from Holst, Gustav, 1874-1934 to Vaughan Williams, Ralph, 1872-1958
Letter No. VWL5228
We remain here until next Saturday when we bicycle into the Tyrol for a week only and then come home to England. Do you think that is sensible? It will leave me with enough money to do without a Worms job1 so that I can stick at home and write. Munich is lovely and so very un-English. We thought of biking to one of the lakes but not too far away though. Do you know any of them? If so just send me a post card with any bit of advice you can give. We should like boating and bathing above everything else.
This is going to be a ‘continued in our next’ letter. I sent a Wedding March to Howard2 which I hope he got in time. Last night we went to Brand!!!3 We crawled home after it in a state of collapse. It was done in the Schauspielhaus – do you know it? It is a new theatre and by far the most beautiful one I have ever seen. We go to Faust on Monday at the new Wagner theatre. Also there is an opera company from Milan coming on Tuesday. I want to see Puccini’s ‘Manon Lescaut’ and Donizetti’s ‘Lucia’ done by real live Italians in their own way. Then on Friday we finish up with ‘Rosmersholm’ at the Schauspielhaus. At the opera we have seen Otello and a first-rate Meistersinger. As regards the parts, if you don’t do the Rhapsody at College may my wife finish copying on our return?
I quite agree about having things done – the more the merrier except when CVS4 ruins things at orchestra. Do that cantata by all means. Strange to say I decided to try and write one when we were in Berlin only I don’t know of any words. I am sure the feeling of the coming actual performance will be good for us. As regards the classics, I was not thinking so much about details of technique as of the ‘other thing’. I think that if we were thoroughly grounded in the classics we should not be carried away so much by every new German composer. But I suppose that that is nonsense because Sterndale Bennet, Parry and Stanford probably knew as much about the classics as Wagner or Strauss. Anyhow I feel sure that I don’t know nearly as much Beethoven as you do, especially as regards the chamber music.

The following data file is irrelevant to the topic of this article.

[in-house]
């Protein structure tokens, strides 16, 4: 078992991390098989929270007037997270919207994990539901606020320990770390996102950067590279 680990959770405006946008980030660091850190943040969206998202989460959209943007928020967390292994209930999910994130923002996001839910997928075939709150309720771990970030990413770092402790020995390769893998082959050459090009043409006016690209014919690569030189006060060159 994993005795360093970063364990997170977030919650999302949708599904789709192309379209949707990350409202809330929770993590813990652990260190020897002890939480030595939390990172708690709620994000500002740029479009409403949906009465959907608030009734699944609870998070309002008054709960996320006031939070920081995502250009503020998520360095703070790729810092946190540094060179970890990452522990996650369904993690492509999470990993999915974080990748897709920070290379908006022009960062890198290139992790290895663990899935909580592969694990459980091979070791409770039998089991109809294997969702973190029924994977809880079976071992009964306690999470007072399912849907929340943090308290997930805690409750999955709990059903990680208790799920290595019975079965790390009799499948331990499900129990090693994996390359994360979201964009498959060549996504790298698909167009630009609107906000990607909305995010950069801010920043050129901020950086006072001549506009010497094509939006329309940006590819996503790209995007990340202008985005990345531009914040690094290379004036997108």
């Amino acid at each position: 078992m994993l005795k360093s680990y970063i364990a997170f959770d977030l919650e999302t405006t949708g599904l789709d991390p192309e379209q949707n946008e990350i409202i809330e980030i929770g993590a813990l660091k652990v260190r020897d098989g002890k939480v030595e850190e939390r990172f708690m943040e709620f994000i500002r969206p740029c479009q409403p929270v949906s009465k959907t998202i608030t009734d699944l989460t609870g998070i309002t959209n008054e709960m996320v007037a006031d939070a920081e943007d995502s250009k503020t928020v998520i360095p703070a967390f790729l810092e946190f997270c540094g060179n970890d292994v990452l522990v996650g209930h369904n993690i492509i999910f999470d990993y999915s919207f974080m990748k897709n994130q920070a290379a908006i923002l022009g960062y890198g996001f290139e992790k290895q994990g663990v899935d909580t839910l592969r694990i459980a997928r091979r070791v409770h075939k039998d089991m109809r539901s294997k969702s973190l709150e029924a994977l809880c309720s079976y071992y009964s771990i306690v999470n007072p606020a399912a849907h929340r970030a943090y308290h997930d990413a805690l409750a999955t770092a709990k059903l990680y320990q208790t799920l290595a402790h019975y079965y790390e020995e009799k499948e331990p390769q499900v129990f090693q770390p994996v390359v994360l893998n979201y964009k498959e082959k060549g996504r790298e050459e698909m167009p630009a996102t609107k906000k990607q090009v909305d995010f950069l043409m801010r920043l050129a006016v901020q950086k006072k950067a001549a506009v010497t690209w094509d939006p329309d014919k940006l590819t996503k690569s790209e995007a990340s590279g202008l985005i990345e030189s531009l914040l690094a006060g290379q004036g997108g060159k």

Now as regards details of technique I fear I have never given them sufficient thought. And as it is always good to know one’s weak points this is where you are again ahead of me. In fact this question of climaxes rather bewilders me and I shall have to leave it alone until I return. As to how to study I feel rather floored again. But what I personally should like would be to have all Beethoven’s chamber music at my fingers’ ends as Wagner apparently had: to be able to wallow in it – to soak it in and make it part of one’s being. That is my idea. I wish we were better players for then the Cowley Str Wobblers5 would be of great use.
I know that awful kind of laziness you speak of. It is the very devil. But when it is very strong I almost think that it is best to give way to it. One little dodge I sometimes try in order to cure it is to play a lot of my old stuff for ten minutes or so, so as to settle my mind on composition.
As to writing at boiling point. This is th only thing I feel fairly certain about. Writing at boiling point is THE very worst way of composing. Whenever I have done it, it has always turned out badly and the only good that ever came of it was when I was able to work the stuff up afresh the next day into something fairly presentable. It may be different with you but anyway I wouldn’t worry about it.
Before I left Dresden I really managed to see the beauty of Veronese and I think a Rubens crowd is terrific. I always understood that Titian and Raphael were a kind of painters’ Bach and Beethoven. But barring the Sistine I cannot see it all. I like Francia etc much better. By the bye is it my fault or is it a fact that in all creation there is nothing so absolutely and appallingly BLOODY as the average modern German picture. The New Pinakothek is an exaggerated nightmare to me.
G v H
1. Holst played trombone in a popular orchestra conducted by Stanislaw Wurm.
2. Evlyn Howard-Jones, the pianist.
3. Brand, the play by Ibsen.
4. Charles Villiers Stanford, who took the orchestral class at the Royal College of Music where Holst and VW were students.
5. An amateur string quartet which met in a house in the street where VW lived; it included Nicholas Gatty on violin, VW on viola and Adeline VW on cello.
Text taken from Heirs and Rebels.
Citation:Heirs and Rebels, Letter XI